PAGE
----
Will Buying American Cost American Jobs?
“I grew up with a sweatshirt that my father had given me from the U.S. Navy back in the ’50s, and it’s still in my closet,” [Bayard Winthrop] told me. “It was this fantastic, classic American-made garment—it looks better today than it did 35, 40 years ago, because like an old pair of denim, it has taken on a very personal quality over the years.”
But few companies make sweatshirts—or any clothes, really—like that today. In the 1970s, when the fashion industry morphed into a mass-market business dominated by mall stores, its marketing and distribution costs began to skyrocket. To keep retail prices down, companies began to shrink the price of producing clothes. Today, when you buy a hooded sweatshirt, most of your money is going to the retailer, the brand, and the various buyers that shuttle the garment between the two. The item itself costs very little to make—a $50 hoodie at the Gap likely costs about $6 or $7 to produce at an Asian manufacturing facility.
American Giant has found a loophole in the process.
That loophole seems to be to cut out the middlemen — marketing, distribution and retail — and sell directly over the internet. Of course a little free advertising from Slate from Slate doesn’t hurt:
A basic American Giant sweatshirt costs the factory $12 or more to make—about double what it would cost a foreign factory to make a much lower-quality garment. American Giant pays the factory about $25 to $30 each, and then it sells it to you for $60 and up. Compare this to a model under which you’d buy standard sweatshirt at the mall—say, this $58 Levi’s crewneck. The department store likely buys that shirt from Levi’s for about $30. Levi’s, in turn, pays the factory about $12 to $15 for it, and the factory likely makes it for $6. So you’re paying 10 times what the shirt costs to make, and Levi’s is earning $18 per garment. With American Giant, you’re paying five times what the shirt costs, and American Giant is earning $35. Since there’s no retail middleman, everyone does better under the American Giant model—the clothing company, the factory workers, and you.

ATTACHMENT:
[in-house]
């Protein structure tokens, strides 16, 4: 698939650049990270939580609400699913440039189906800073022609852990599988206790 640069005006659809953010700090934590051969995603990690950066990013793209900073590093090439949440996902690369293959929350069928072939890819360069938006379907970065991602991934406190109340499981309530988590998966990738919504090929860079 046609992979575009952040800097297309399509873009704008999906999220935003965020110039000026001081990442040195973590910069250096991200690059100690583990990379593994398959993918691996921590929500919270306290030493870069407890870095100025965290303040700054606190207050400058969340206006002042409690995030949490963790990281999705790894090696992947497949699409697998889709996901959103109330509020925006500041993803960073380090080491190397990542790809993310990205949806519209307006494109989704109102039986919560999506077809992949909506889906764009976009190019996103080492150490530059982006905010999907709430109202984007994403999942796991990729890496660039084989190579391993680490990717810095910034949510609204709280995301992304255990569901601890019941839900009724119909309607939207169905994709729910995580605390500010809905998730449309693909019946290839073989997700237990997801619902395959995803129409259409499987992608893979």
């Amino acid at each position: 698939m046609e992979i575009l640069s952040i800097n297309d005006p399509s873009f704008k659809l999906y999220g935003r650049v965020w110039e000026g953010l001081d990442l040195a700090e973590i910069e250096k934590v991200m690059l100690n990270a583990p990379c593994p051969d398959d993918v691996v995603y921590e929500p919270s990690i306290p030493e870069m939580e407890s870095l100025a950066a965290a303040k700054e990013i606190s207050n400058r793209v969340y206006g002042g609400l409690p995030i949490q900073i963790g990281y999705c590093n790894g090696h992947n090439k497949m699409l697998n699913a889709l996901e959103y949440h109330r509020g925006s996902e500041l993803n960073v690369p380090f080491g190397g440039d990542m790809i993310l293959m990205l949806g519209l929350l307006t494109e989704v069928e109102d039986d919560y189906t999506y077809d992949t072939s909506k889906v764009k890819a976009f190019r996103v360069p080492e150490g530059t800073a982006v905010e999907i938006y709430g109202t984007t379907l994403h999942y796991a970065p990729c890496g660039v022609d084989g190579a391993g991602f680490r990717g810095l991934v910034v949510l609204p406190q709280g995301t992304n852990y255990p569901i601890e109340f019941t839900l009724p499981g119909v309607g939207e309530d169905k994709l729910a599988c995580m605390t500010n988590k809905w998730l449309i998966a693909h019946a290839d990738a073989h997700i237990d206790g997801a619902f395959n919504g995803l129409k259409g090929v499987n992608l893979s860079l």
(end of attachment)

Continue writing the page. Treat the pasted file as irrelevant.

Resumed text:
But not the retail middlemen, which could frighten you if you are also a middleman, or middlewoman, of sorts. One of my old bosses used to complain that there was no way he could run a legitimate architectural firm and compete with architects that had day jobs and were draughting up office renovations and house additions in the evenings. His office was in Bethesda MD, and he believed that some government employees were doing such work on government time with government materials. Oddly enough, he passed along all his small project inquiries to the young architects on his staff, and I designed a lot of small houses as a result.
American Giant is not an exact parallel to evening entrepreneurs, of course, but they are a part of the attack on the brick-and-mortar retail establishment that I discussed after I bought tires on the internet.
On the one hand, if you are selling stuff, you need to find people with money that can buy it. If you are eliminating jobs, even those of middlemen, you might also be eliminating potential customers. That, to me, is the flaw in the reasoning behind sending jobs to China. You eventually run out of prosperous customers in your home market.
On the other hand, if you are making a better product, and employing local workers, why should middleman jobs like advertising be preserved just to make a poorer product seem like a good deal to impulse buyers?
Again I think people will have to support the businesses that actually deliver good value, not just the lowest price, and bypass the ones that just markup commodities.